Excel LABS – Advanced Formulae Environment for Actuaries

Thank you to Bryon Robidoux for creating the first actuarial LAMBDA library. This library includes a 𝐋𝐀𝐌𝐁𝐃𝐀 function called “𝐆𝐞𝐭𝐌𝐨𝐫𝐭𝐚𝐥𝐢𝐭𝐲𝐓𝐚𝐛𝐥𝐞,” which allows the direct import of mortality tables from the SOA website. 👏

You can download the library from the following GitHub gist and integrate it into Excel using the 𝐀𝐝𝐯𝐚𝐧𝐜𝐞𝐝 𝐅𝐨𝐫𝐦𝐮𝐥𝐚 𝐄𝐧𝐯𝐢𝐫𝐨𝐧𝐦𝐞𝐧𝐭: https://lnkd.in/gmzMqY_y. 🖥️

Once the library is imported, you can use the “GetMortalityTable” function in any Excel cell. For example, you can use GetMortalityTable(44, 20, 80). The first parameter is the Table ID found on the SOA website, and the second and third parameters are the minimum and maximum ages for the mortality rate to be downloaded. ⚠️

The LAMBDA function and Advanced Formula Environment enable actuaries to break down complex models into manageable components, promoting the development of Excel’s reusable actuarial functions.

For Life Insurance, this is a collation of posts by Andrew Chan, who has been giving brilliant ideas over on his LinkedIn for Actuarial Excel exercises and tips and tricks.

Automation in General Insurance for Actuaries using Excel

While there are countless tools available for enhancing data analytics, transformation, extraction, and loading, we’re going to zero in on Excel in this post. Let me share some standout features and example formulas that really highlight what Excel can do.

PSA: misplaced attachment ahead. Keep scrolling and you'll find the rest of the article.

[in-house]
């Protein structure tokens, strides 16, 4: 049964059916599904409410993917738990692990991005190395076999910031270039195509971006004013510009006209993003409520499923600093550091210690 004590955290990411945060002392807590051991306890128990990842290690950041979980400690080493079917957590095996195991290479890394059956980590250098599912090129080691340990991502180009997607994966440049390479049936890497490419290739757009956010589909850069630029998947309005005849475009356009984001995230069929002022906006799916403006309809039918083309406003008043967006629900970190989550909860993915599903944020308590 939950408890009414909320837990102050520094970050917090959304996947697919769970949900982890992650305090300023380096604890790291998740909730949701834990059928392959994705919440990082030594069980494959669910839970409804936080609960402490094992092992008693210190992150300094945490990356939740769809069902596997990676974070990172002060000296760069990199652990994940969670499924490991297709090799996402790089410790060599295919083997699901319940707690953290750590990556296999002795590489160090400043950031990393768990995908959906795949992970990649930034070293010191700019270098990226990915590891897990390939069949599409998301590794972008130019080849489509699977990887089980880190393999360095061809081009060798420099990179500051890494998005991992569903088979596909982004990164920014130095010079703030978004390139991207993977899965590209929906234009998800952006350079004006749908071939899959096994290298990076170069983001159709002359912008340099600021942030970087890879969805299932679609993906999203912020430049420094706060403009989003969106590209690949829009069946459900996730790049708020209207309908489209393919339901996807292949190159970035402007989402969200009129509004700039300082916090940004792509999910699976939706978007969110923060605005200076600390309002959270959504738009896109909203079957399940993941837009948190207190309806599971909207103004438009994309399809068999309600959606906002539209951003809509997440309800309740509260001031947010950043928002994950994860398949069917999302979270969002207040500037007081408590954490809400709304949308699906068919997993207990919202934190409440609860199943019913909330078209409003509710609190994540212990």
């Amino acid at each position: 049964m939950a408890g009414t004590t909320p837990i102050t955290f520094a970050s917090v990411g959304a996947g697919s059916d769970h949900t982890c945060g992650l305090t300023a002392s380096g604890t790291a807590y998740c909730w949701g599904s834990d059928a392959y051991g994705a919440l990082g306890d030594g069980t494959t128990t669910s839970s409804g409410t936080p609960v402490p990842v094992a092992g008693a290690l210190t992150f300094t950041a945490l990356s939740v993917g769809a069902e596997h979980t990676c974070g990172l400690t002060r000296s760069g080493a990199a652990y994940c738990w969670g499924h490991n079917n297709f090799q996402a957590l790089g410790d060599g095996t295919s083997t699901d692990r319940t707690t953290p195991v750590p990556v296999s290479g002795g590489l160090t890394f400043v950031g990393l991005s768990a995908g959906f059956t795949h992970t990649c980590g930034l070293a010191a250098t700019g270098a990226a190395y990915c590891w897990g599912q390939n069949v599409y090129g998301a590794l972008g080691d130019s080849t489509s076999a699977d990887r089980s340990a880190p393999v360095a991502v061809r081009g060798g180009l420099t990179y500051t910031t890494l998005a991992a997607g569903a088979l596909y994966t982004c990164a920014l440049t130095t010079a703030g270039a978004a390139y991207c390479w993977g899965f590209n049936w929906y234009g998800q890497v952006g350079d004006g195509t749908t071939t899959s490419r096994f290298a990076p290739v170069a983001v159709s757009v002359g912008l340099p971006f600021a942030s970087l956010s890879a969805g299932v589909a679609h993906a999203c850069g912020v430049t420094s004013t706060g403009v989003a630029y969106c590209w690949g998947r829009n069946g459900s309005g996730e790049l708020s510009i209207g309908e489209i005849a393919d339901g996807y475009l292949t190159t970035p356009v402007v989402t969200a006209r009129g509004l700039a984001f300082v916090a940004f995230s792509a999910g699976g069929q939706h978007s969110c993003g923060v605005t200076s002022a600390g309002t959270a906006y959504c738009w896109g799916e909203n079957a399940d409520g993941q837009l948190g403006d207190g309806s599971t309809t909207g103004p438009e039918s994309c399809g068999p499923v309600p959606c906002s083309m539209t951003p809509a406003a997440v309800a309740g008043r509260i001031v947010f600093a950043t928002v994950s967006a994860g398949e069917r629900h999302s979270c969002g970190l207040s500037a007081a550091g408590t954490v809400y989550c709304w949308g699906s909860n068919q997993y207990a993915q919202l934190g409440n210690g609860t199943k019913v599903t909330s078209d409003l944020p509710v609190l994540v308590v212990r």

For General Insurance, Mayank Goyal has created these formulas to be used in creating a better Reserving Excel for Actuaries. 🙂

Advanced Actuarial Excel Formulas: LAMBDA and Excel LABS

Exploring advanced Excel formulas was a bit intimidating at first, but I soon realized it’s a journey worth taking, especially if your organization is just beginning to tap into the power of data-driven decisions. Excel is not only user-friendly and quick but also incredibly versatile, allowing you to perform repeated tasks with ease.

Taking a leaf out of Bryon and Andrew’s books, I experimented by creating an age-to-age factor triangle using straightforward triangle data. This new method means you won’t have to manually extend the triangle every time—it’s a smarter and more streamlined approach.

Result

What other areas do you think that could be useful? Do you have any projects that you want to showcase or know about? Let us know in the comments below.